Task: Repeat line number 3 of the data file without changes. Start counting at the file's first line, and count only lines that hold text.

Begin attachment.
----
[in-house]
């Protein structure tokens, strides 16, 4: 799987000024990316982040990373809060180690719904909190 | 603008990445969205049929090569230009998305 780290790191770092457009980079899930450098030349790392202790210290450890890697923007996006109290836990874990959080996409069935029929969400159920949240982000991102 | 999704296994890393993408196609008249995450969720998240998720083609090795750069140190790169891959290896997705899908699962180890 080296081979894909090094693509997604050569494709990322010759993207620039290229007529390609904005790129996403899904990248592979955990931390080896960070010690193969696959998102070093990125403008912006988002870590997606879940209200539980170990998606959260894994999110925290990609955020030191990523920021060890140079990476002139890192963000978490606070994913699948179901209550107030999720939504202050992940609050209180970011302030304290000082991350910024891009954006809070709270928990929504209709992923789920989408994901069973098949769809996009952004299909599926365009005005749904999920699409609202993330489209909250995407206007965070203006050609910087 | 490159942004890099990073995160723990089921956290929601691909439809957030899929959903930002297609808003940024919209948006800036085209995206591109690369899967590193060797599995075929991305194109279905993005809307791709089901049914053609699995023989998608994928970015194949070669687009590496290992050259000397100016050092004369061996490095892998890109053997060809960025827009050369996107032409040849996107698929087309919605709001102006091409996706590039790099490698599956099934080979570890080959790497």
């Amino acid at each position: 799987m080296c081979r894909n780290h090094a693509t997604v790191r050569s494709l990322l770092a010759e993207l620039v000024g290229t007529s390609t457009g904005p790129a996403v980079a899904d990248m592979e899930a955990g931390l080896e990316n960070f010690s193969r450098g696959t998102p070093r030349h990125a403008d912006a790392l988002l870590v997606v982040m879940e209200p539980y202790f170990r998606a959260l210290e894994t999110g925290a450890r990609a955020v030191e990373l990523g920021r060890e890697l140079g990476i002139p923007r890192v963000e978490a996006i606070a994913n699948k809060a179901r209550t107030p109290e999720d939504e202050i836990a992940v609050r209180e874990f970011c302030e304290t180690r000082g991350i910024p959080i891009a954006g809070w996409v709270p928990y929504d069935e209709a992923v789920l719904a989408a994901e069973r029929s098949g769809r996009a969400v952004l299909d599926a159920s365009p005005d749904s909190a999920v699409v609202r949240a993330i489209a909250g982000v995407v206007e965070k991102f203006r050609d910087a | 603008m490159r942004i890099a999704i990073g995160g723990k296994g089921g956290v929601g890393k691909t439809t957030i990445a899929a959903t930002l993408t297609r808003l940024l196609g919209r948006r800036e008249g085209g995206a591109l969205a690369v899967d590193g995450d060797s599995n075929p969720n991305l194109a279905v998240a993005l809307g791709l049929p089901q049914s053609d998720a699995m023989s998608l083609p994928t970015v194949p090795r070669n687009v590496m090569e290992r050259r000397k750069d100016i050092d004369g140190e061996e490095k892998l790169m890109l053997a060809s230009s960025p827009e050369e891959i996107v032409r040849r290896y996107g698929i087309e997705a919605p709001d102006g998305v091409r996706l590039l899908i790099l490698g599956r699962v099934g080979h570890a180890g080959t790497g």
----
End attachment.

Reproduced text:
């Amino acid at each position: 799987m080296c081979r894909n780290h090094a693509t997604v790191r050569s494709l990322l770092a010759e993207l620039v000024g290229t007529s390609t457009g904005p790129a996403v980079a899904d990248m592979e899930a955990g931390l080896e990316n960070f010690s193969r450098g696959t998102p070093r030349h990125a403008d912006a790392l988002l870590v997606v982040m879940e209200p539980y202790f170990r998606a959260l210290e894994t999110g925290a450890r990609a955020v030191e990373l990523g920021r060890e890697l140079g990476i002139p923007r890192v963000e978490a996006i606070a994913n699948k809060a179901r209550t107030p109290e999720d939504e202050i836990a992940v609050r209180e874990f970011c302030e304290t180690r000082g991350i910024p959080i891009a954006g809070w996409v709270p928990y929504d069935e209709a992923v789920l719904a989408a994901e069973r029929s098949g769809r996009a969400v952004l299909d599926a159920s365009p005005d749904s909190a999920v699409v609202r949240a993330i489209a909250g982000v995407v206007e965070k991102f203006r050609d910087a | 603008m490159r942004i890099a999704i990073g995160g723990k296994g089921g956290v929601g890393k691909t439809t957030i990445a899929a959903t930002l993408t297609r808003l940024l196609g919209r948006r800036e008249g085209g995206a591109l969205a690369v899967d590193g995450d060797s599995n075929p969720n991305l194109a279905v998240a993005l809307g791709l049929p089901q049914s053609d998720a699995m023989s998608l083609p994928t970015v194949p090795r070669n687009v590496m090569e290992r050259r000397k750069d100016i050092d004369g140190e061996e490095k892998l790169m890109l053997a060809s230009s960025p827009e050369e891959i996107v032409r040849r290896y996107g698929i087309e997705a919605p709001d102006g998305v091409r996706l590039l899908i790099l490698g599956r699962v099934g080979h570890a180890g080959t790497g």